“This is a classic horror style film, so I focused more on how to show and even amplify the emotion and tense by color, texture and overall set dressing. Even each small prop can be an important storytelling step. That quite an adventure for production designer,” said Wang.

Inside Linda Vista Hospital tells the story of a young girl who wakes up in a hospital surrounded by police covered in the blood of her boyfriend. With the help of a video camera, she slowly pieces together what happened, and she may not like what she finds.

“Horror stories are connected with our real lives, but with different point of view. I needed to find and create the elements to scare the audience and keep the emotion of the storyline in the right place, and at the same time the elements should make sense in the world.
Color and tone are always the most important parts in designing a horror story. Even a tiny subtle difference would affect the whole feeling of the set,” said Wang.

The film has gone one to do exceptionally well at some of the world’s most prestigious film festivals. It was an Official Selection at the Festival de Cannes Short Film Corner and the Pasadena International Film Festival, it won Best Director and Best Horror at the Los Angeles Independent Film Festival, Best Editing at the United International Film Festival, and Film of the Year at the AFMA Film Festival of Young Cinema 2017.

“Horror story is always a popular style, but there are a bunch of these type of films that are terrible when it comes to actual storytelling, that is what divides a good horror film from a bad one. This film is a good one because it shows a tense, strong and simple story, which perfectly matches the horror genre, so I think the film totally deserves all those awards,” said Wang.

The production design directly contributed to the film’s success. She had to design in accordance to many special effects and stunt work, and the film is set in a true historical building, and the cultural importance of this influences the story in an important way. To make the set highlight this, she researched and applied this to her work.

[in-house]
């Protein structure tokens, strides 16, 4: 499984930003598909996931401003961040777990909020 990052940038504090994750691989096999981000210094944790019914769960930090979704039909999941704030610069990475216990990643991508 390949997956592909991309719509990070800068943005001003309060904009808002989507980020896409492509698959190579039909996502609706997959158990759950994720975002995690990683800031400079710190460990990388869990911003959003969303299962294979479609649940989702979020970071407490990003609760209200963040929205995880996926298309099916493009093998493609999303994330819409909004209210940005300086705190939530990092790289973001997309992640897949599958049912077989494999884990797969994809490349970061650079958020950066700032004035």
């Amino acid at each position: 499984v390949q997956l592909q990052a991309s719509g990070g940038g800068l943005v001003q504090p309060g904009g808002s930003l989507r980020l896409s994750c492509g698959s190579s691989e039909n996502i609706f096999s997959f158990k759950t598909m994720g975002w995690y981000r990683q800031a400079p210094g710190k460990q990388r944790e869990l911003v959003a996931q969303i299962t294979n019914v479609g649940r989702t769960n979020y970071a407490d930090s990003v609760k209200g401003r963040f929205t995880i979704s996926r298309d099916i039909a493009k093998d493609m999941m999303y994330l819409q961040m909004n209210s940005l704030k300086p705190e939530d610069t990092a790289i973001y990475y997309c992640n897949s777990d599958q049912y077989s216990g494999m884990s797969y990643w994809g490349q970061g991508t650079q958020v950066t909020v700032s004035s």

“It was a dramatic and kind of emotional showing story. I watched a lot of classic experimental and psychology films to get more inspiration and insight into how to let the audience feel the inner world through the production design,” said Wang.

This commitment to both the genre and the film impressed all that worked alongside Wang on Inside Linda Vista Hospital. The director, Jun Xia, knew no one else could do the job but her.

Working with Shuhe was a great experience, she was familiar with each of the details of the whole story, and her plan for working was effective for the shooting process. Shuhe is sensitive with color and designing, and she knows how to create and decide the correct textile and color to present the emotion. That is actually a really important part of the horror genre,” said Xia.

Xia approached Wang to work on his film, knowing he needed the best to make the film the success that it eventually became. When he sent Wang the reference of the visual style, so knew she wanted to take part in the project, as it was quite similar to the style she always loves.

“I felt confident and interested in designing this film after talking about the film and the story. Jun is a talented horror film director, he is always enthusiastic, and he is really insistent on what he wants which is good for making a great film,” Wang said. “What I really liked was how I could see how the set dressing worked so well when the lights and performance came together. It makes the visual complete and seemed like we accomplish the original idea of the director.”

There are many nuances to production design that are easy to get lost in the big picture of a film, but with Wang as the designer, audiences are sure to take in each and every part of it.

Editor Minghao Shen talks impactful new film ‘Cartoon Book’

Only someone that truly loves what they do can enjoy it the way that Minghao Shen enjoys film editing. His understanding of his craft and his commitment to the artistic elements of it allow him to excel at what he does. Not many people are lucky enough to be so talented and so passionate about their work. Shen is one of those fortunate few, and on top of this, he is considered one of the best Chinese film editors right now.